Looking forward to going home to Canada and joining fellow neuroscientists at Canadian Association for Neuroscience's 2014 Conference in Montreal, QC.
I'll be presenting my work titled: "TrkB receptor activity in the olfactory bulb is needed for long-term memory of odour-reward learning"
I'll also enjoying being able to say "aboot" and "zed-score" without much commotion!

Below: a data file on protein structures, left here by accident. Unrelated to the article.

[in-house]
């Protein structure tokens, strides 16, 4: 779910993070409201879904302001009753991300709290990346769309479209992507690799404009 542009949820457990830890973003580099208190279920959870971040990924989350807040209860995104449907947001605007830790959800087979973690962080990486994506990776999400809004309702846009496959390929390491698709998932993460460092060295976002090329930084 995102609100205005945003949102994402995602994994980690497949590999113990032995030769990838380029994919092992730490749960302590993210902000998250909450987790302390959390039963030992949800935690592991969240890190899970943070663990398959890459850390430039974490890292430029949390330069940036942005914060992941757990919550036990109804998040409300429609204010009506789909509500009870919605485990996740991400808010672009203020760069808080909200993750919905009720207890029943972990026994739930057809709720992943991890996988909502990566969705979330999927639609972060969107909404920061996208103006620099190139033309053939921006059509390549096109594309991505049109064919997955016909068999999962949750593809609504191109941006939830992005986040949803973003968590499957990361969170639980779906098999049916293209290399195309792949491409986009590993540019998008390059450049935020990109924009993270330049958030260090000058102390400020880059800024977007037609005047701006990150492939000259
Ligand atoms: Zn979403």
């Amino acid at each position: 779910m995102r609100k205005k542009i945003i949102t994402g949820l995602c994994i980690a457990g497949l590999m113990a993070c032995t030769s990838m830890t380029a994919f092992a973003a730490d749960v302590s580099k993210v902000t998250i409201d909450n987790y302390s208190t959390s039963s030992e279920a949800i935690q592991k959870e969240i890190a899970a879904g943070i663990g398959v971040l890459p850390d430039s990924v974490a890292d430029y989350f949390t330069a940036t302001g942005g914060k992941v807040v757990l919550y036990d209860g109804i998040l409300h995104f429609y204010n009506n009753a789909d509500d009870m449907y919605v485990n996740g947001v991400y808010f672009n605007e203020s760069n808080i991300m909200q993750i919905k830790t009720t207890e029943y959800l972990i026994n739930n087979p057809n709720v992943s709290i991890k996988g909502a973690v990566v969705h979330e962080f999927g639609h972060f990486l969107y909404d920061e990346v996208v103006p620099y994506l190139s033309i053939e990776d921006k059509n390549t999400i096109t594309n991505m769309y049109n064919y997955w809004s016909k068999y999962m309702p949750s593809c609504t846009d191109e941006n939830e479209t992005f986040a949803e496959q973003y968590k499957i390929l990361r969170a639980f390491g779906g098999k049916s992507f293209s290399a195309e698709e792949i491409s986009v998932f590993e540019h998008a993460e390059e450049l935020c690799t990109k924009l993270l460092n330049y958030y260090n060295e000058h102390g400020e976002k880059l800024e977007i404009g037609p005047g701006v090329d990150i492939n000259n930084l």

ABSTRACT: Understanding the molecular mechanisms underlying long-term memory (LTM) has been a long-standing goal in neuroscience. It is well established that LTM requires protein synthesis whereas short-term memory (STM) does not. While specific proteins have been identified as crucial for LTM consolidation, what remains unclear is the specific time course of their involvement, particularly in multi-trial appetitive learning. To further explore this idea, we examine the time course of brain-derived neurotrophic factor (BDNF) activity in an olfactory bulb (OB)-dependent incremental learning task. BDNF is a strong candidate due to its established involvement in promoting neuron survival, the activity-dependent nature of its secretion, and its established effect on OB-dependent learning mechanisms (Bath, Mandairon, Jing, Rajagopal, Kapoor, Chen, Khan, Proenca, Kraemer, Cleland, Hempstead, Chao, & Lee 2008). Its expression immediately after learning also has been shown to be necessary for LTM consolidation, but not for STM (Alonso et al., 2005, Learn Mem). In the present study, animals were trained over several trials to learn an odour-reward association and memory was probed 48 hours later. We found that, compared to controls, mice infused with the BDNF receptor antagonist K252a into the OB prior to training showed impaired memory at 48 hours. This finding suggests that activation of the BDNF-TrkB pathway is necessary for the consolidation of OB-dependent LTM.